What Is Chronic Lymphocytic Leukemia?

Lymphocytes work for the immune system, so this cancer affects health in more ways than one.

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“Chronic lymphocytic leukemia is the most common type of leukemia in the United States,” says Sangmin Lee, MD, hematologist-oncologist at Weill Cornell Medicine and NewYork-Presbyterian. Like other types of leukemia, chronic lymphocytic leukemia (CLL) begins in the stem cells of the bone marrow.

Let’s put this into context: The types of leukemia depend on which early blood cells are affected (the myeloids or the lymphocytes) and how quickly the cancer is progressing (acute or chronic). The four main types of leukemia include:

  • Acute lymphocytic leukemia

  • Chronic lymphocytic leukemia

  • Acute myeloid leukemia

  • Chronic myeloid leukemia

The lymphocytes are a type of white blood cell, and as the name suggests, they also affect the lymph nodes. “Your lymphoid [stem cells] originate from your bone marrow, and then mature and migrate into the lymph nodes,” says Dr. Lee. That’s why a common symptom of CLL is enlarged lymph nodes.

Compared to an acute type of leukemia, CLL progresses more slowly, is less likely to cause symptoms, and is less likely to require immediate and aggressive treatment. Here are more differences between acute and chronic leukemia.

Lymphocytes are part of the immune system. Like all blood cells, they’re made in the bone marrow, and once mature, they enter the bloodstream, where they help make antibodies, fight pathogens, and help control the immune response, according to the National Cancer Institute.

There are two types of lymphocytes: B cell lymphocytes and T cell lymphocytes. In most cases, CLL specifically affects the B cell lymphocytes (which help produce antibodies to defend against illness).

However, in an individual with CLL, the leukemia cells multiply faster than normal and healthy lymphocytes. Leukemia cells cannot fully mature, and they cannot perform the same functions as healthy lymphocytes. As a result, the leukemia cells begin to crowd out the healthy cells and inhibit the role of B lymphocytes in the body.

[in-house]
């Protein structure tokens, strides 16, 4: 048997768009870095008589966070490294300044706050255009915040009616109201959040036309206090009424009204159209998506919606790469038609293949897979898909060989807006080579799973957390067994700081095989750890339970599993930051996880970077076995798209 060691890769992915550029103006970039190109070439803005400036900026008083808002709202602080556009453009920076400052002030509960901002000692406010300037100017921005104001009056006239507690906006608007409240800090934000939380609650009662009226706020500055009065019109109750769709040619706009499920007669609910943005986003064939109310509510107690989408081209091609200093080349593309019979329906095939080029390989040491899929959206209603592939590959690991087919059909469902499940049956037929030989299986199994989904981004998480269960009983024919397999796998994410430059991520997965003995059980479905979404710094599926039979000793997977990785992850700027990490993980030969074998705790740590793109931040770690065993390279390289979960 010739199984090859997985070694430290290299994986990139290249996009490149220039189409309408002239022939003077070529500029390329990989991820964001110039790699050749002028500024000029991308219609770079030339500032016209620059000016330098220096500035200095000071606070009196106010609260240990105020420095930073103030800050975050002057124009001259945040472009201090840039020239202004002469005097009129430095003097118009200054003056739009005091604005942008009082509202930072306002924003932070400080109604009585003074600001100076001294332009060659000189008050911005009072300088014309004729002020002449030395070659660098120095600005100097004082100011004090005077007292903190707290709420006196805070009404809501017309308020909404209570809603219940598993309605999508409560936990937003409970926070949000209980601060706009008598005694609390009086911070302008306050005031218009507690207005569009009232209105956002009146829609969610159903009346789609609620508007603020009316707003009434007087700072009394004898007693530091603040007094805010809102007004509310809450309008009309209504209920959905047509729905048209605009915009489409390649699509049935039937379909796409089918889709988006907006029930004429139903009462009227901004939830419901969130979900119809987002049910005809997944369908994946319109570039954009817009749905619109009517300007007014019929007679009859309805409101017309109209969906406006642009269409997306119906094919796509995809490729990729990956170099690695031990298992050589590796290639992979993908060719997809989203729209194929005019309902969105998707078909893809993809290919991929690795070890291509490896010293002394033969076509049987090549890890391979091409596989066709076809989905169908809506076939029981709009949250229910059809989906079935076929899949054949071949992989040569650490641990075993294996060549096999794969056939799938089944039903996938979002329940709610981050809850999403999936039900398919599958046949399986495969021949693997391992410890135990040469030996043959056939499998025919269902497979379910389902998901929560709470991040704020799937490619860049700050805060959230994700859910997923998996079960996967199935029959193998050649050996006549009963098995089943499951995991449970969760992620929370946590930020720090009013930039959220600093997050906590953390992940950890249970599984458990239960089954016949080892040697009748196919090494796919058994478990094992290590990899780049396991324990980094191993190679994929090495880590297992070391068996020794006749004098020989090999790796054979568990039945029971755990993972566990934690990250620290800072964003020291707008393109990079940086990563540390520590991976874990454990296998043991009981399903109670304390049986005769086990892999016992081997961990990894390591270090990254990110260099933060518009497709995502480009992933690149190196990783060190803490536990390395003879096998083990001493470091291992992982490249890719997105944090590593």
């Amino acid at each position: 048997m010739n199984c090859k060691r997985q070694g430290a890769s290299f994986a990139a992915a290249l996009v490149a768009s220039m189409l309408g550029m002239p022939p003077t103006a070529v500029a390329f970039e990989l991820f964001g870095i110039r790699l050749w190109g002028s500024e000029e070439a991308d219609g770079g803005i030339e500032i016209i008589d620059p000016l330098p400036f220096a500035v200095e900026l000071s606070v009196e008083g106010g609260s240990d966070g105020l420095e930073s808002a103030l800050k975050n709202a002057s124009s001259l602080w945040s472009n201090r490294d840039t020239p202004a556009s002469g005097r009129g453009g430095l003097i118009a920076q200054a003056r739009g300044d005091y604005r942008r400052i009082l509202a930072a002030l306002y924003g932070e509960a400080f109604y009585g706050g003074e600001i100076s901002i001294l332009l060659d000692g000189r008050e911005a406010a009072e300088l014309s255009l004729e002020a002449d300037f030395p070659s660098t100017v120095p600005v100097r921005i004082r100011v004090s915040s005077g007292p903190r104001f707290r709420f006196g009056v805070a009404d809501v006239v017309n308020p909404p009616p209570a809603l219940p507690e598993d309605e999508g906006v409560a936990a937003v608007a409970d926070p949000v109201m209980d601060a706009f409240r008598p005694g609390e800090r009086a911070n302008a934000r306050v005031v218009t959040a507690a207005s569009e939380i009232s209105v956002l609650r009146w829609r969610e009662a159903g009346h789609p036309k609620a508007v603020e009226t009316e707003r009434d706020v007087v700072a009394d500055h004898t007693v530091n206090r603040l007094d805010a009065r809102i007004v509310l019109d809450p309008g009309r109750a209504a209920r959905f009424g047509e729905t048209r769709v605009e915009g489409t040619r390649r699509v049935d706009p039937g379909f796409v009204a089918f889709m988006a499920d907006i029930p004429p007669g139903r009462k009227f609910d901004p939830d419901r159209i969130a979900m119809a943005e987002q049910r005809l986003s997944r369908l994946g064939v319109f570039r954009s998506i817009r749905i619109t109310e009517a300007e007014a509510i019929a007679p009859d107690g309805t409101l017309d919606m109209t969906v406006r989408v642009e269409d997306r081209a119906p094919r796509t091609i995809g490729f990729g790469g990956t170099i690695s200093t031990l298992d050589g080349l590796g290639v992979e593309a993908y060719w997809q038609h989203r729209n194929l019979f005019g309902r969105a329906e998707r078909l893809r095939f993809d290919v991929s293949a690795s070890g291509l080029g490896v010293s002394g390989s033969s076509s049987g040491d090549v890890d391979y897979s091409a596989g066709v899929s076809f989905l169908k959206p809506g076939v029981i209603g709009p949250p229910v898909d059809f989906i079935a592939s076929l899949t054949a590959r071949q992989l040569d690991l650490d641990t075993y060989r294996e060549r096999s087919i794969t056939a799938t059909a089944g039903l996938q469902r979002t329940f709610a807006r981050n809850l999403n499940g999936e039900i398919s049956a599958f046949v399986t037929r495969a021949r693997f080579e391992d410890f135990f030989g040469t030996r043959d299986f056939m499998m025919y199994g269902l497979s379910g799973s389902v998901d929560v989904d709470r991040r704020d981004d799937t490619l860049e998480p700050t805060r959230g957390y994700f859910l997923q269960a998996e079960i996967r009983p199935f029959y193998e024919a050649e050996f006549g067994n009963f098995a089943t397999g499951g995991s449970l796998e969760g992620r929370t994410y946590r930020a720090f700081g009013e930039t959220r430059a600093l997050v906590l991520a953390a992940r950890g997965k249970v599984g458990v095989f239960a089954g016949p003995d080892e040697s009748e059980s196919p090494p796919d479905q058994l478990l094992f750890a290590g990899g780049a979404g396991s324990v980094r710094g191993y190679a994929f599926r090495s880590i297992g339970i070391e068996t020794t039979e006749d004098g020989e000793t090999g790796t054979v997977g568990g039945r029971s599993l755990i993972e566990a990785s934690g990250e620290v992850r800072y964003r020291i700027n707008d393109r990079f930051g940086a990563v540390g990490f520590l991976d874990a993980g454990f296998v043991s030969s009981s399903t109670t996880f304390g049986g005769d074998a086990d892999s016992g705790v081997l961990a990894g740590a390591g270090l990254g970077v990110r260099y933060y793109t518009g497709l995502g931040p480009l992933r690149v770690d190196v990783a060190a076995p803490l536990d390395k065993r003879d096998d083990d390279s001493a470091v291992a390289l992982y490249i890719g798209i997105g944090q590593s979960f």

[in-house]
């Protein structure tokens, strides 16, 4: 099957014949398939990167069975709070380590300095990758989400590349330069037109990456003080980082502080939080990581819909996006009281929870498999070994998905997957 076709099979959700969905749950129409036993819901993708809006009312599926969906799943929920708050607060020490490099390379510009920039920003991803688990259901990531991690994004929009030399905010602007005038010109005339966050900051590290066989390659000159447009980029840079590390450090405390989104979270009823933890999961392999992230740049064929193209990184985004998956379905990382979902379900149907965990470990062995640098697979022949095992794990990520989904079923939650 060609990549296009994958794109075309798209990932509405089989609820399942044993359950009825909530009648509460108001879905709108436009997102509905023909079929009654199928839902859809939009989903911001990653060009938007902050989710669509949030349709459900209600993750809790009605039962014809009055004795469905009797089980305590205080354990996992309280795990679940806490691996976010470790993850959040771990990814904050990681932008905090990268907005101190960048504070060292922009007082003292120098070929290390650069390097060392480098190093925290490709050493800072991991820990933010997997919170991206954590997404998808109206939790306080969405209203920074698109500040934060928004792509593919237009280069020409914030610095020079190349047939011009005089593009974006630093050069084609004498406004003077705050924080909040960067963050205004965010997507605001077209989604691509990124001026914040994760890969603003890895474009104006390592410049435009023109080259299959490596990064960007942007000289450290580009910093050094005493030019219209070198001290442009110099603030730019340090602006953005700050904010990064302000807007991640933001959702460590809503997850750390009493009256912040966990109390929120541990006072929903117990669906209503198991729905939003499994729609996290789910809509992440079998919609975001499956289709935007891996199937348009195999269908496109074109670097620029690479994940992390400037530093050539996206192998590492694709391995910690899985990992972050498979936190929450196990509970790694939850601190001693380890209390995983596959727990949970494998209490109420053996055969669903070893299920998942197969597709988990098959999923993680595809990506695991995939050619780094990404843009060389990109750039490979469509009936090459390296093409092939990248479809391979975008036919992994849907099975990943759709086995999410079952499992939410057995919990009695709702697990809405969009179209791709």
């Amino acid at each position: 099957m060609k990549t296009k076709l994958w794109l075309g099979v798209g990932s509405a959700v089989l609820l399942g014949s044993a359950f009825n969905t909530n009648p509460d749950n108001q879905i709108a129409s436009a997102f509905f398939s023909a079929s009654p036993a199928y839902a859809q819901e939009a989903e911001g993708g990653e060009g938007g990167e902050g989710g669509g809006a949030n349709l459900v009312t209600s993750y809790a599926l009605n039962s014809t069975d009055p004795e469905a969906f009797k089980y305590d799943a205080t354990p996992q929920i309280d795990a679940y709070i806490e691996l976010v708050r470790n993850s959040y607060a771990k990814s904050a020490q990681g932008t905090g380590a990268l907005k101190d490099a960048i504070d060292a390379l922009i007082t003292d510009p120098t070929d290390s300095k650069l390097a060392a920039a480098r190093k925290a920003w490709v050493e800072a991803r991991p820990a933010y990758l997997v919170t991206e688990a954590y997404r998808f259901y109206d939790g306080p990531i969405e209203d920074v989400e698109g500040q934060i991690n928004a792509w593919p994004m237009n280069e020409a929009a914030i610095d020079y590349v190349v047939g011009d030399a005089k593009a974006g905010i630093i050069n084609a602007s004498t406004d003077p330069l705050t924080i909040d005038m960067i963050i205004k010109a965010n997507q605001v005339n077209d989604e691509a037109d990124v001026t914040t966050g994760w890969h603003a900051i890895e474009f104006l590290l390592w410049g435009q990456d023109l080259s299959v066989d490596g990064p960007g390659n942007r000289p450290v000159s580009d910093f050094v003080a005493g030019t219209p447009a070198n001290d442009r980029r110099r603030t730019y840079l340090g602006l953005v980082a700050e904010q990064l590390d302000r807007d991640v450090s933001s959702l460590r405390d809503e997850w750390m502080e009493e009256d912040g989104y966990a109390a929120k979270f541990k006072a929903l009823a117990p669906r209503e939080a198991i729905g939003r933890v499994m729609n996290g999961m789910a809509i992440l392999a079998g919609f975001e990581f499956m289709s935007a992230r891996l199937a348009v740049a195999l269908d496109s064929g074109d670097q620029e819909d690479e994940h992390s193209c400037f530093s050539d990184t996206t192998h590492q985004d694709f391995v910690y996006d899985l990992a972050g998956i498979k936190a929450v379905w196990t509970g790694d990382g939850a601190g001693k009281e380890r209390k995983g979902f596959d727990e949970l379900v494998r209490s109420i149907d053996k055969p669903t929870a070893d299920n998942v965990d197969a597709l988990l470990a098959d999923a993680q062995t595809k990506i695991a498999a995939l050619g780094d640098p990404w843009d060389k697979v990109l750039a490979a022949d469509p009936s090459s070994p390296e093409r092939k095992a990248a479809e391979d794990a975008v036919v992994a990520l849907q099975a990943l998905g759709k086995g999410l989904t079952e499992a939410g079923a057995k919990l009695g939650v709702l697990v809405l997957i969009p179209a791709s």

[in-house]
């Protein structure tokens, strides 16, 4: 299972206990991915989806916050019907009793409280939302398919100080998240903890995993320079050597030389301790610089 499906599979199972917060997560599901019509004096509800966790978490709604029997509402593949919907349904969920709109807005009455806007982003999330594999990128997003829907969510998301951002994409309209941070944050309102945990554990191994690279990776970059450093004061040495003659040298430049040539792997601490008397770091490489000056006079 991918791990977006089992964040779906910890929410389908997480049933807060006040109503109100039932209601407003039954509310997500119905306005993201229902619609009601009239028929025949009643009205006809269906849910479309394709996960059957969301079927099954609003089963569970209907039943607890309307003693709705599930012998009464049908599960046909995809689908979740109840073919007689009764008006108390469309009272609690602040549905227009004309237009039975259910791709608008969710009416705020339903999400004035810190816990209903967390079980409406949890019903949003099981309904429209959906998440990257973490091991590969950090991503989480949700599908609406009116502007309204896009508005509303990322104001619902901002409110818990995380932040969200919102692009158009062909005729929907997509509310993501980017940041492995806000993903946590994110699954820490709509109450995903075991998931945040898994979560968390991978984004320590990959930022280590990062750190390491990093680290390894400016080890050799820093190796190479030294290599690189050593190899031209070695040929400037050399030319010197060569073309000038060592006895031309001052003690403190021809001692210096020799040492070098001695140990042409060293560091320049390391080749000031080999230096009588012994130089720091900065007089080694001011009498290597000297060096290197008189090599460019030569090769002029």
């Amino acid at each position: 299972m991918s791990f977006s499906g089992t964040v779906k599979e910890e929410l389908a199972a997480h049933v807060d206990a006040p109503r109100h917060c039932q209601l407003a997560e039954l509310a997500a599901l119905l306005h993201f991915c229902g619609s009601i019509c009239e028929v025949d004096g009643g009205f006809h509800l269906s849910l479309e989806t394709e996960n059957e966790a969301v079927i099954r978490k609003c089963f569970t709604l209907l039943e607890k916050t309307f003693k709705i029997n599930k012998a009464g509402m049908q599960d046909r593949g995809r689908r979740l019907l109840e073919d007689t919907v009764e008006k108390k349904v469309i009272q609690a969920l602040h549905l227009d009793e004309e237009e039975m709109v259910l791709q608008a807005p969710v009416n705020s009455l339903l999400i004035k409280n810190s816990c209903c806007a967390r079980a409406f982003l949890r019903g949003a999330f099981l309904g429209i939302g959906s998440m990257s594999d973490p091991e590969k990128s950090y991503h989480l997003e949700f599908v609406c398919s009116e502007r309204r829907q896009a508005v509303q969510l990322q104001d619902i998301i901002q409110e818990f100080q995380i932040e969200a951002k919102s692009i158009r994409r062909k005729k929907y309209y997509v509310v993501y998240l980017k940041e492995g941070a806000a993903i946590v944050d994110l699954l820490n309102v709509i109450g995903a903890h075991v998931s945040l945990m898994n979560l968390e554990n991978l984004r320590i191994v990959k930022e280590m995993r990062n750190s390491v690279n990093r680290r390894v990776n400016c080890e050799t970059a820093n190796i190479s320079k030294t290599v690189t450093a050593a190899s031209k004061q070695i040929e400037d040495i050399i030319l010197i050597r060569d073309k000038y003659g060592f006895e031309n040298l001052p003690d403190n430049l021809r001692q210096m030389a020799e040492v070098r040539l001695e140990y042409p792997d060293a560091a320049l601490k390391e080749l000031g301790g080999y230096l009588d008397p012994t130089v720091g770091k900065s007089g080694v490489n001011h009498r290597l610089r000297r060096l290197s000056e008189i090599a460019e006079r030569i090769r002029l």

Once leukemia cells enter the bloodstream, they commonly spread to other organs, such as the lymph nodes and the spleen. The lymph nodes are small, bean-shaped organs throughout the body that contain lymphocytes to fight infections and illnesses. Lymph nodes are located in clusters in the neck, underarm, chest, abdomen, and groin, according to the National Cancer Institute.

“Sometimes, the only presenting symptom can be an elevated white blood cell [count] in your blood report,” says Dr. Lee. In fact, most of those are leukemia cells that are ineffective against diseases. This can make individuals with CLL vulnerable to infections.

According to Dr. Lee, other symptoms may include:

  • Enlarged lymph nodes

  • Fever

  • Chills

  • Unintended weight loss

  • Enlarged spleen

  • And a sense of fullness.

CLL vs. Small Lymphocytic Lymphoma

Leukemia and lymphoma are different types of blood cancer, but there are so many similarities between chronic lymphocytic leukemia and small lymphocytic lymphoma (SLL) that they are often considered the same disease.

Both CLL and SLL affect the B cell lymphocytes, so once they progress, they often present the same problems and are treated similarly. There’s one key difference: When the bulk of the cancer cells are in the bloodstream and bone marrow, doctors diagnose it as CLL; when they’re mostly in the lymph nodes—and hardly in the bloodstream—it’s diagnosed as SLL, according to the Lymphoma Research Foundation.

“Knowing exactly what kind of leukemia you have is extremely important for treatment purposes and for prognosis,” says Dr. Lee.